One of my more interesting and demanding projects was a custom request to create a series of bags and pouches for a customer's camera equipment and laptop, utilizing as much as possible, the materials from an unwanted Eddy Bauer Packhorse rucksack. He had some other Eddy Bauer bags and wanted everything to have a similar style and utilize similar materials. During several Skype sessions, we hammered out the details and afterward I began the process of deconstructing the rucksack and then constructing first, the main camera bag. I utilized the waxed cotton fabric from the rucksack as the sides of the camera bag and added some pull-up leather for the bottom, back and top flap, augmented by some smaller pieces of hand-dyed green leather. I lined the bag with some soft rust-colored upholstery fabric.
The next item was the pouch for his 11" MacBook Air. For this, he wanted to use the leather flap from the rucksack, which happened to be about the perfect size to use for the back and flap. I used more of the waxed cotton and a zippered pouch from the rucksack on the front, again adding green dyed leather as needed for strength. He wanted his business logo on the front, so I incorporated this into the closure tab. Additionally, he needed several small bags to hold his camera accessories, some of which he wanted to be useable even when the accessories were mounted on his camera. I came up with an accordion style closure for some cylindrical shaped pouches which would hold his spare lens and filters. For his other accessories, he needed more rectangular pouches, so I devised a simple flap closure. My customer was so pleased with the results, that he contracted me to make a custom bag for his camera tripod:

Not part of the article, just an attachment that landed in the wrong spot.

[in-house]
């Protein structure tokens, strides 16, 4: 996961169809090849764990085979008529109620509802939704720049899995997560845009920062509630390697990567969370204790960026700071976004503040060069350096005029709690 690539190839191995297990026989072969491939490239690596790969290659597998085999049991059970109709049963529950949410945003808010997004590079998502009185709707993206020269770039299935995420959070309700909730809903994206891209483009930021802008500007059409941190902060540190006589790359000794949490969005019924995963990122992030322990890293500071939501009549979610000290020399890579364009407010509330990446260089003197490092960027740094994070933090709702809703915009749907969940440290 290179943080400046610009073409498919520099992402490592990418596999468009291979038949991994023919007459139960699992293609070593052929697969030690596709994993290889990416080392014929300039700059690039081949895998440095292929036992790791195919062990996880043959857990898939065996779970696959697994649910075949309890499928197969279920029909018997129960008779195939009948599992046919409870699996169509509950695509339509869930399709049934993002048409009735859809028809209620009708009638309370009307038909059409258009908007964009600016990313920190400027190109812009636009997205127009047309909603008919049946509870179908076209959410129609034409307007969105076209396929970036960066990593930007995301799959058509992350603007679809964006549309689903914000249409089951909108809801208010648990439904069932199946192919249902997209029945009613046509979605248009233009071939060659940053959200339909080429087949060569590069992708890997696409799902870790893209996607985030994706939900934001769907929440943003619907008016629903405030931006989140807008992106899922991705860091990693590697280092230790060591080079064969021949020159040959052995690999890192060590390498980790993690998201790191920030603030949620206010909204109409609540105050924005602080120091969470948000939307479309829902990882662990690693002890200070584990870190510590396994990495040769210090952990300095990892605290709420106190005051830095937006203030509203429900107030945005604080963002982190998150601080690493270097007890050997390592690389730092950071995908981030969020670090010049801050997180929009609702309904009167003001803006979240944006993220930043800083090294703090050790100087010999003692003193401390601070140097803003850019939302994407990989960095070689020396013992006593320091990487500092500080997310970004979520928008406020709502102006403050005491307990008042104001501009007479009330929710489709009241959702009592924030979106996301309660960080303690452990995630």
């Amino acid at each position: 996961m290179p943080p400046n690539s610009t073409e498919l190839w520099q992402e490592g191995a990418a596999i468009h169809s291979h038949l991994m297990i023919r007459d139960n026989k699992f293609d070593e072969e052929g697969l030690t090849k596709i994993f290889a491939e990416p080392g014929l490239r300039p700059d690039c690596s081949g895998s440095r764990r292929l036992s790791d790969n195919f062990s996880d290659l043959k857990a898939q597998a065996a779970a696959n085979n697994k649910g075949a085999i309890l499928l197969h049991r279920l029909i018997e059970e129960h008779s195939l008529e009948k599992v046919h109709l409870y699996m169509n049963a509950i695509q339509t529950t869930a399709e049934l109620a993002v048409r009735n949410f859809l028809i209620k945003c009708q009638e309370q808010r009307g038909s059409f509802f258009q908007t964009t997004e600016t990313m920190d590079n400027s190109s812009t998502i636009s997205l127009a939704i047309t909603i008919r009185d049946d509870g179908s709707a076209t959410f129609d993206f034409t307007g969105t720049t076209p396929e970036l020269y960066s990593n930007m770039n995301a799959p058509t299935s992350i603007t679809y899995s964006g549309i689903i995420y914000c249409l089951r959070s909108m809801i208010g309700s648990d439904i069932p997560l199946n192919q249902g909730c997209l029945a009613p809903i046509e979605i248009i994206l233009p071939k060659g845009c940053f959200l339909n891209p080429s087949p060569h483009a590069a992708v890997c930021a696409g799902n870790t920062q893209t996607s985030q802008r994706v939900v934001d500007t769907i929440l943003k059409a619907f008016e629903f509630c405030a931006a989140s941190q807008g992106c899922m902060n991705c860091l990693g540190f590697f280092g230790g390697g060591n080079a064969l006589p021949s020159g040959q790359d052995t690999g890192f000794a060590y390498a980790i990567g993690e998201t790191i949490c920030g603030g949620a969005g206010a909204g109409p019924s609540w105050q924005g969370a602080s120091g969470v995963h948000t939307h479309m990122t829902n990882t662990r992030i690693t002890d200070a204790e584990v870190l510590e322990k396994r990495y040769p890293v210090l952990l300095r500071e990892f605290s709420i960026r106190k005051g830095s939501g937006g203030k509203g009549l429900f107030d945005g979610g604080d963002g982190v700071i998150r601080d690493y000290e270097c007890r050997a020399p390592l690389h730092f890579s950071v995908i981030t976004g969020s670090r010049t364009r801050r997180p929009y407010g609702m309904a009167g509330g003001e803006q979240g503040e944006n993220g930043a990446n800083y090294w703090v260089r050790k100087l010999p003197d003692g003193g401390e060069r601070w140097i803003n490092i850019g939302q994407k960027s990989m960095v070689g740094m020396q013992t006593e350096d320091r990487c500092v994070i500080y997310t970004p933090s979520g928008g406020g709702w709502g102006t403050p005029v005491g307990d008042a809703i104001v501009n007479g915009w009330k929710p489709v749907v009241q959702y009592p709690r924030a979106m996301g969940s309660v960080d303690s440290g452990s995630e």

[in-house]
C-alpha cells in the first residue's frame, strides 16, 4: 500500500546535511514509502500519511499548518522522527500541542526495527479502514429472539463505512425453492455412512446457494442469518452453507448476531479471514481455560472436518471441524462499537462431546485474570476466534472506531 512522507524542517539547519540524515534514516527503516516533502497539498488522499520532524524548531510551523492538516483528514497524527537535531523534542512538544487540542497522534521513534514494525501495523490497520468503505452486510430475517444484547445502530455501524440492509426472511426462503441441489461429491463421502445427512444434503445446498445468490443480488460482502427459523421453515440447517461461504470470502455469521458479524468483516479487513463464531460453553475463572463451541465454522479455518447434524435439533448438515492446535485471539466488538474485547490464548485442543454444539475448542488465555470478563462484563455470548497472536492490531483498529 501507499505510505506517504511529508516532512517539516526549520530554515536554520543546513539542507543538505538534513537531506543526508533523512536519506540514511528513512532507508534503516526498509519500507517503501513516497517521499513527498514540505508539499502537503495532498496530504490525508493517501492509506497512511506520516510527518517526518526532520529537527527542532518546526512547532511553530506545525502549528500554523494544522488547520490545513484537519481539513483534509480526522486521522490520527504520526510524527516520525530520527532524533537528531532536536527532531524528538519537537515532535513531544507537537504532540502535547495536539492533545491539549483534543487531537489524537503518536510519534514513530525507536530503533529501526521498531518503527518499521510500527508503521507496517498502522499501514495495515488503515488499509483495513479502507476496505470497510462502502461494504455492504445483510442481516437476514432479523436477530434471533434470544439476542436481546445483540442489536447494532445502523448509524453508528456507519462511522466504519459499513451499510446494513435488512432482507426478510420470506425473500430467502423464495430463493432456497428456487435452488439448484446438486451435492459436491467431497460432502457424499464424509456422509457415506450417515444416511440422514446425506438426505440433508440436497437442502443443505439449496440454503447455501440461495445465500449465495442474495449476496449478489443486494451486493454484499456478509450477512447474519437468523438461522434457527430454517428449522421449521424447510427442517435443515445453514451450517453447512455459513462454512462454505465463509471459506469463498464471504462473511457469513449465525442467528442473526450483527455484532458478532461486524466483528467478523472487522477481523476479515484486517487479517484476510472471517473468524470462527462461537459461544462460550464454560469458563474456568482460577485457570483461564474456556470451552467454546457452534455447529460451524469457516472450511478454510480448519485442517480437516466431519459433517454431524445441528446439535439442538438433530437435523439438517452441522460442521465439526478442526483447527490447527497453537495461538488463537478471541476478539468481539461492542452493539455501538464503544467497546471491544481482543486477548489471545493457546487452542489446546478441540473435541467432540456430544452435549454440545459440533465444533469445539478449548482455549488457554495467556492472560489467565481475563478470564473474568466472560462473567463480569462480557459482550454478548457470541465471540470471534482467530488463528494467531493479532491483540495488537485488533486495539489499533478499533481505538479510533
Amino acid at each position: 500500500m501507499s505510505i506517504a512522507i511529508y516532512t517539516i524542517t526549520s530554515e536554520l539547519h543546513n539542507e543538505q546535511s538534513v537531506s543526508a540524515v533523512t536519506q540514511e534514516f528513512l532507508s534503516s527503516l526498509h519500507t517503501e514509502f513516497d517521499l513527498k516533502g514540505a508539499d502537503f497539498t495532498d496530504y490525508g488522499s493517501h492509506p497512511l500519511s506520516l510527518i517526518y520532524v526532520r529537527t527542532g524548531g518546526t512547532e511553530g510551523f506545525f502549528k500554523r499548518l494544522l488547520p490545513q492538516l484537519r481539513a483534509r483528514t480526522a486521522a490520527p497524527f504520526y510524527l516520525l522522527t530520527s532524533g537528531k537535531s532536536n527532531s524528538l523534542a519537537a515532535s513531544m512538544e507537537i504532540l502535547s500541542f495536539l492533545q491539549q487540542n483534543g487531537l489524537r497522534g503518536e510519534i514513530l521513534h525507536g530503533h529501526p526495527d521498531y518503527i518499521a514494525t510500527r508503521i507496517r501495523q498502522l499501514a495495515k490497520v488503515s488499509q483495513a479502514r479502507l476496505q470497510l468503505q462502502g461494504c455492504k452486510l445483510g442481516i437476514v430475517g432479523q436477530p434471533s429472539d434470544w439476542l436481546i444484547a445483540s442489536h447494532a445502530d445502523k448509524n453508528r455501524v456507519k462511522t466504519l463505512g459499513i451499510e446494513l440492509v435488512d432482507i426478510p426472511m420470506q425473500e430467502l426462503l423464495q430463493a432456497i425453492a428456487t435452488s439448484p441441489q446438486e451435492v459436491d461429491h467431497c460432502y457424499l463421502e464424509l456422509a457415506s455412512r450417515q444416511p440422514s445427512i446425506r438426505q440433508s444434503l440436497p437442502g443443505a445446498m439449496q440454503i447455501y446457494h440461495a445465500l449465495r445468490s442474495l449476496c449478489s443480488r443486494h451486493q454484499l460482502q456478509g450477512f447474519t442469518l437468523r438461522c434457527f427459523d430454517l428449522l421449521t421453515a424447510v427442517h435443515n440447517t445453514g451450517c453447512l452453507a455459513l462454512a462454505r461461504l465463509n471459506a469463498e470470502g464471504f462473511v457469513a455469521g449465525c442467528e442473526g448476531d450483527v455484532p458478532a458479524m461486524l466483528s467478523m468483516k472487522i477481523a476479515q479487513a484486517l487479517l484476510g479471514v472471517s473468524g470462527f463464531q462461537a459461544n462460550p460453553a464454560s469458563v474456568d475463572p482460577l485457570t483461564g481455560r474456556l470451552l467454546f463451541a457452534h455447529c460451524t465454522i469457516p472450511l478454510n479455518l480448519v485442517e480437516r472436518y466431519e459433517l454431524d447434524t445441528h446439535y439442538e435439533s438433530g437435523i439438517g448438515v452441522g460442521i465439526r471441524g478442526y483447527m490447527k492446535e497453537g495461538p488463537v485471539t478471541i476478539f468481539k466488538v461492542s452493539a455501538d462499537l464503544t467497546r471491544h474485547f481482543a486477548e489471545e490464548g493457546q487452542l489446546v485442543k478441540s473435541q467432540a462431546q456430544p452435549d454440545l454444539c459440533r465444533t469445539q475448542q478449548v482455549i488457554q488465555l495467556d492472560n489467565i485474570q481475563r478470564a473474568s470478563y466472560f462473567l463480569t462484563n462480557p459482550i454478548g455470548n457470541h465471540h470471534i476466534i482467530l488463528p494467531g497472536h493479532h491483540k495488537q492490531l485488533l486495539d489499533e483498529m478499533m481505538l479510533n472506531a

This was perhaps an even more demanding task and also more interesting. He wanted the bag to be part of the tripod, or rather, the tripod to form the structure of the bag. After several more Skype sessions, he was able to communicate to me what he wanted. I proceeded to mock-up a prototype and then set to work constructing the bag out of the remaining waxed cotton from the rucksack. I had to get it right on the first try since I didn't have any material to spare. I used a similar accordion closure on the top and again lined it with the rust-colored fabric. Once completed, the bag sagged a little more than anticipated, so we came up with the idea to support the bag on a "trampoline" of leather which I designed to be tightly stretched between the tripod legs and would protect the bottom of the bag. Another design aspect was for the bag to transform into a travel version, containing all the spare parts inside itself in a more compact form. Overall, it was a great project or rather series of projects that tested my skills both as a designer and as a craftsman.
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